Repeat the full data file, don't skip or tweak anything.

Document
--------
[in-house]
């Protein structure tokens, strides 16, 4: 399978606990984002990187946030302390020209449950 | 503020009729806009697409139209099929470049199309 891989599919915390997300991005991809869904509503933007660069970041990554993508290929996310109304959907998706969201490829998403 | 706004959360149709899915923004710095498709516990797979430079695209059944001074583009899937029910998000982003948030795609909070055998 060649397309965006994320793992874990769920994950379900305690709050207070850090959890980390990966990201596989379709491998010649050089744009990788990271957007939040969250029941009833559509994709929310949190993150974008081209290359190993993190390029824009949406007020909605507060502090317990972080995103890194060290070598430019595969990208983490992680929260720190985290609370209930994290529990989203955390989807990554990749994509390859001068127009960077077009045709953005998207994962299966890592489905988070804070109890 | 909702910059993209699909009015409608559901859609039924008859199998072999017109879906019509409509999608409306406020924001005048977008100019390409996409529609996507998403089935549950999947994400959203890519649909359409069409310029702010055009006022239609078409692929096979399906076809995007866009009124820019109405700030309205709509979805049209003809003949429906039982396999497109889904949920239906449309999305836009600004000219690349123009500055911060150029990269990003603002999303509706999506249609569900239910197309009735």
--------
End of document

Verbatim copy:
[in-house]
């Protein structure tokens, strides 16, 4: 399978606990984002990187946030302390020209449950 | 503020009729806009697409139209099929470049199309 891989599919915390997300991005991809869904509503933007660069970041990554993508290929996310109304959907998706969201490829998403 | 706004959360149709899915923004710095498709516990797979430079695209059944001074583009899937029910998000982003948030795609909070055998 060649397309965006994320793992874990769920994950379900305690709050207070850090959890980390990966990201596989379709491998010649050089744009990788990271957007939040969250029941009833559509994709929310949190993150974008081209290359190993993190390029824009949406007020909605507060502090317990972080995103890194060290070598430019595969990208983490992680929260720190985290609370209930994290529990989203955390989807990554990749994509390859001068127009960077077009045709953005998207994962299966890592489905988070804070109890 | 909702910059993209699909009015409608559901859609039924008859199998072999017109879906019509409509999608409306406020924001005048977008100019390409996409529609996507998403089935549950999947994400959203890519649909359409069409310029702010055009006022239609078409692929096979399906076809995007866009009124820019109405700030309205709509979805049209003809003949429906039982396999497109889904949920239906449309999305836009600004000219690349123009500055911060150029990269990003603002999303509706999506249609569900239910197309009735």